Linda Krestanova6 min

Despite Past Failures, Chatbots Have Taken Over & Here’s Why

EngineeringProductDec 7, 2021



Dec 7, 2021

Linda KrestanovaCommunications Manager

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During the first chatbot wave of 2016, the tool came with more frustrations than benefits. To this day, many people wince when they reach out to customer service and get an artificial response.

Thing is, we’re in the midst of a quieter but much more significant chatbot boom. The all-knowing chatbots we once thought to be the future have been replaced by specialized bots, and the results are outstanding.

Of course, as chatbots’ duties grow more sophisticated, so does their very definition.

A chatbot used to conduct basic text conversations to imitate human interaction. Today’s chatbot is capable of far more. It is now a multipurpose piece of AI-powered software that enables a machine to not just react, but to comprehend.

Thanks to utilizing NLP (Natural Language Processing) —  the automatic manipulation of natural language — most modern chatbots can map user input and intent, classifying the message and preparing a fitting, human response. That opens up tons of possibilities.

The global chatbot market is expected to hit $10.5 billion by 2026. The NLP industry? $26.4 billion by 2024. And success stories across industries are no longer predictions; they’re a reality.

Emirates Vacations’ chatbot has boosted engagement rates by 87%. The JPMorgan chatbot saves the company 360,000 hours annually. LEGO’s chatbot has reached 2.96 million users. The list goes on.

To understand where we are now, it’s important to go over lessons learned, what has improved, which industries are profiting and what’s next.

Why Did the First Chatbot Revolution Fail?

In 2016, Microsoft began referring to chatbots as an indispensable piece of technology, Facebook was hyping its Messenger bot platform and thousands of businesses began commissioning their own chatbots. But the results were mediocre at best.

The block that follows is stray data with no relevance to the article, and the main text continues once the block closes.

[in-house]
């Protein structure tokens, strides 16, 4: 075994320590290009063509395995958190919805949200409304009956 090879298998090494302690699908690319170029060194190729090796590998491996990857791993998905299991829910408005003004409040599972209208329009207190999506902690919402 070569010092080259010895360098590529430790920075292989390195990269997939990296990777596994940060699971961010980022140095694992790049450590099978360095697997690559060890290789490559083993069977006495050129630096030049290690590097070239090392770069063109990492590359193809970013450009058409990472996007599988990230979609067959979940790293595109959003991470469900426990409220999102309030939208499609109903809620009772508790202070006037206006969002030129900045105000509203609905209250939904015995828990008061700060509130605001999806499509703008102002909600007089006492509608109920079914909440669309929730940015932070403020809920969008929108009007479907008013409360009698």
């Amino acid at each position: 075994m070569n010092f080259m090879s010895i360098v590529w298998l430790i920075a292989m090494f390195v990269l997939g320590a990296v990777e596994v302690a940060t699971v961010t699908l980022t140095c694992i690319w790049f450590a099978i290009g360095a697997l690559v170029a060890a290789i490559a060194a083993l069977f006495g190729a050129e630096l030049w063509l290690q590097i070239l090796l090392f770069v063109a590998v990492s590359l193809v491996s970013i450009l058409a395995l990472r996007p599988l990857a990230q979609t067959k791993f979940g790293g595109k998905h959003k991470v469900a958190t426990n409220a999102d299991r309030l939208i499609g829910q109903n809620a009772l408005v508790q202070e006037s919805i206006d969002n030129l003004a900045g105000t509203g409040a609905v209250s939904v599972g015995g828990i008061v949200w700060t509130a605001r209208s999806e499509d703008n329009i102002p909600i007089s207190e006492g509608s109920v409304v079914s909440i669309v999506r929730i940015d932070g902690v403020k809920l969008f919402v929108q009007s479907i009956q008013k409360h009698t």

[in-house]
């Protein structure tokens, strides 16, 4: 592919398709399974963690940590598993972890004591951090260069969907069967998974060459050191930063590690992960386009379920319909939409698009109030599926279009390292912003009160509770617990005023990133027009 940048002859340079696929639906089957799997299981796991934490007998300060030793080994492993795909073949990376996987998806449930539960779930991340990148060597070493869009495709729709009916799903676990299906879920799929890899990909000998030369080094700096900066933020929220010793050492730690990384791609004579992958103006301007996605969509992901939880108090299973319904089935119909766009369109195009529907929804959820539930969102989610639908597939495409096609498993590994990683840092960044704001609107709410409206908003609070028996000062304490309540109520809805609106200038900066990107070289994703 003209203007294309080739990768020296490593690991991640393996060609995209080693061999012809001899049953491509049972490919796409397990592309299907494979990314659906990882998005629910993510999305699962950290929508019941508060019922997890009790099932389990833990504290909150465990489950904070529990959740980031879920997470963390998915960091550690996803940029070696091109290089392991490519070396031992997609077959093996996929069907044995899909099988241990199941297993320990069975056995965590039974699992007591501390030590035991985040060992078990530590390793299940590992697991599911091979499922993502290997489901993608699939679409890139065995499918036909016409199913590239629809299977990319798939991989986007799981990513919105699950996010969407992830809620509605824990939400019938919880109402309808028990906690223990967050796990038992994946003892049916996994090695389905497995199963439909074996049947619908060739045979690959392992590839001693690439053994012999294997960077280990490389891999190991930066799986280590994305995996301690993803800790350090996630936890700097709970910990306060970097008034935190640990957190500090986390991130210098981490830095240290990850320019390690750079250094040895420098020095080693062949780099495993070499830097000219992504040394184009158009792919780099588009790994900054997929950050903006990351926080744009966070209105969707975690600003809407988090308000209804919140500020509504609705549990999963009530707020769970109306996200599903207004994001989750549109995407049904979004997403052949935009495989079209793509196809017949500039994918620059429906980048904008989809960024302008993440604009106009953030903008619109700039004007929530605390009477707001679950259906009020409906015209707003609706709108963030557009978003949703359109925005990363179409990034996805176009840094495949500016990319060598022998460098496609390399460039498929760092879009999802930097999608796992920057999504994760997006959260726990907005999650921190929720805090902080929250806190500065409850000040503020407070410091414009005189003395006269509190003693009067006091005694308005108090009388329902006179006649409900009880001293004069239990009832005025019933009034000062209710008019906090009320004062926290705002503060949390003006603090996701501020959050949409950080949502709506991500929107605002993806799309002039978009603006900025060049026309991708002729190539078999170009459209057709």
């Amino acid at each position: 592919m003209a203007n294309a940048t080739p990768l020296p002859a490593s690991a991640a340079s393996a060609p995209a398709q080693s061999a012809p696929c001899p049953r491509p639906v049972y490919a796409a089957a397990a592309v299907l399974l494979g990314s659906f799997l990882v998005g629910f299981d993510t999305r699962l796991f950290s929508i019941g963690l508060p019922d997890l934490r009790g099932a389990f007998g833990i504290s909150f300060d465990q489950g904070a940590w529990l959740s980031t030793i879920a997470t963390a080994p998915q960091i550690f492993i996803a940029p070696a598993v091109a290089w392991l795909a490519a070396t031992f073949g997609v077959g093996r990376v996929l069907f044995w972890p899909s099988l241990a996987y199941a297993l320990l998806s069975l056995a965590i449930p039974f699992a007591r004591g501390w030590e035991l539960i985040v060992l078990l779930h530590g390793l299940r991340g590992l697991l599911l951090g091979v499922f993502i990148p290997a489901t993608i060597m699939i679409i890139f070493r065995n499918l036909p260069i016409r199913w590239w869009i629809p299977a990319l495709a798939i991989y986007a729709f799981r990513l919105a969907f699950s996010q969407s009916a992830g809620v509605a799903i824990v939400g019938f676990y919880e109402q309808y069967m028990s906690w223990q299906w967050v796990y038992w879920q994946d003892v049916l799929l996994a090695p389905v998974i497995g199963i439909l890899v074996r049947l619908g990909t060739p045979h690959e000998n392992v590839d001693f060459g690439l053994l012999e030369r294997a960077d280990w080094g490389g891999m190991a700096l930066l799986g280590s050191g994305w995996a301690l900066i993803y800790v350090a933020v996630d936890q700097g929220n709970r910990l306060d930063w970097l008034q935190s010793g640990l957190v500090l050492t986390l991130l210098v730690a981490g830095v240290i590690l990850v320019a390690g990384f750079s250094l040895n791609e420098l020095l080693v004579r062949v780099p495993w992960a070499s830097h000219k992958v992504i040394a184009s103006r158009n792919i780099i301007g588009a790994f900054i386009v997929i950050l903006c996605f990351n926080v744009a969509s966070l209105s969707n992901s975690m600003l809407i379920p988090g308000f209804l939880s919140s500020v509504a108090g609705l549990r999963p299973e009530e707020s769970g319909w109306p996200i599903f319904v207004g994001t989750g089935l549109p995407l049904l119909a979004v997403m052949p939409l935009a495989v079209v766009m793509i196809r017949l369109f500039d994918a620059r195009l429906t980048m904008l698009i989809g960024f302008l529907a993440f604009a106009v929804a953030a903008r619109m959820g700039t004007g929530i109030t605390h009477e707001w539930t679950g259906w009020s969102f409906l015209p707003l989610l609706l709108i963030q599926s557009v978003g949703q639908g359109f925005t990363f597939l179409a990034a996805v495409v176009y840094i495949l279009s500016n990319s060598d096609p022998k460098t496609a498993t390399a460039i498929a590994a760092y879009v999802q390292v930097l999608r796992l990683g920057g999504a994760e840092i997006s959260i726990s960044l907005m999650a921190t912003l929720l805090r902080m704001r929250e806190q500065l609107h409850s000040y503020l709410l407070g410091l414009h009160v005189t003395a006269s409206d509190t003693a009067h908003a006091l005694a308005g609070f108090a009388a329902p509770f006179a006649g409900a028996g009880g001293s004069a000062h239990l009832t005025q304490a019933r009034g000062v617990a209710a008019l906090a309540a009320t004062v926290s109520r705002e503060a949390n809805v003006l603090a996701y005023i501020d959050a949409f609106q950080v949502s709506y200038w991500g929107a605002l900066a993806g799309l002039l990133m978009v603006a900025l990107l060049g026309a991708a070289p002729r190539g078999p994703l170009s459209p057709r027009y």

Chatbots were meant to simplify things and save time — but often ended up doing the opposite. They couldn’t understand enough human language or process enough data to do what companies had promised. Boundless user complaints often led companies to employ human handlers, who worked behind the scenes to ensure that the bots were effective.

For instance, Facebook’s bot was shut down after it was revealed that 70% of its responses came from people. On its own, it couldn’t handle complex requests.

And yes, there were some success stories in cases where companies didn’t promise too much too soon. But the overzealous goal of replacing human agents ended in disappointment.

We used to think that chatbots could utilize infinite knowledge to help with anything and everything. Now, we know that’s not actually the case. The opportunity lies in specialized bots solving business- and case-specific problems.

How AI/ML Improved Chatbot Technology

There are currently two types of chatbots that the majority of industries use: rule-based chatbots and chatbots that utilize AI/ML (Machine Learning).

The first type remains straightforward: The bot is programmed to respond to explicit commands. Apart from those, it’s lost. The second is using the aforementioned NLP (Natural Language Processing) and ML algorithms.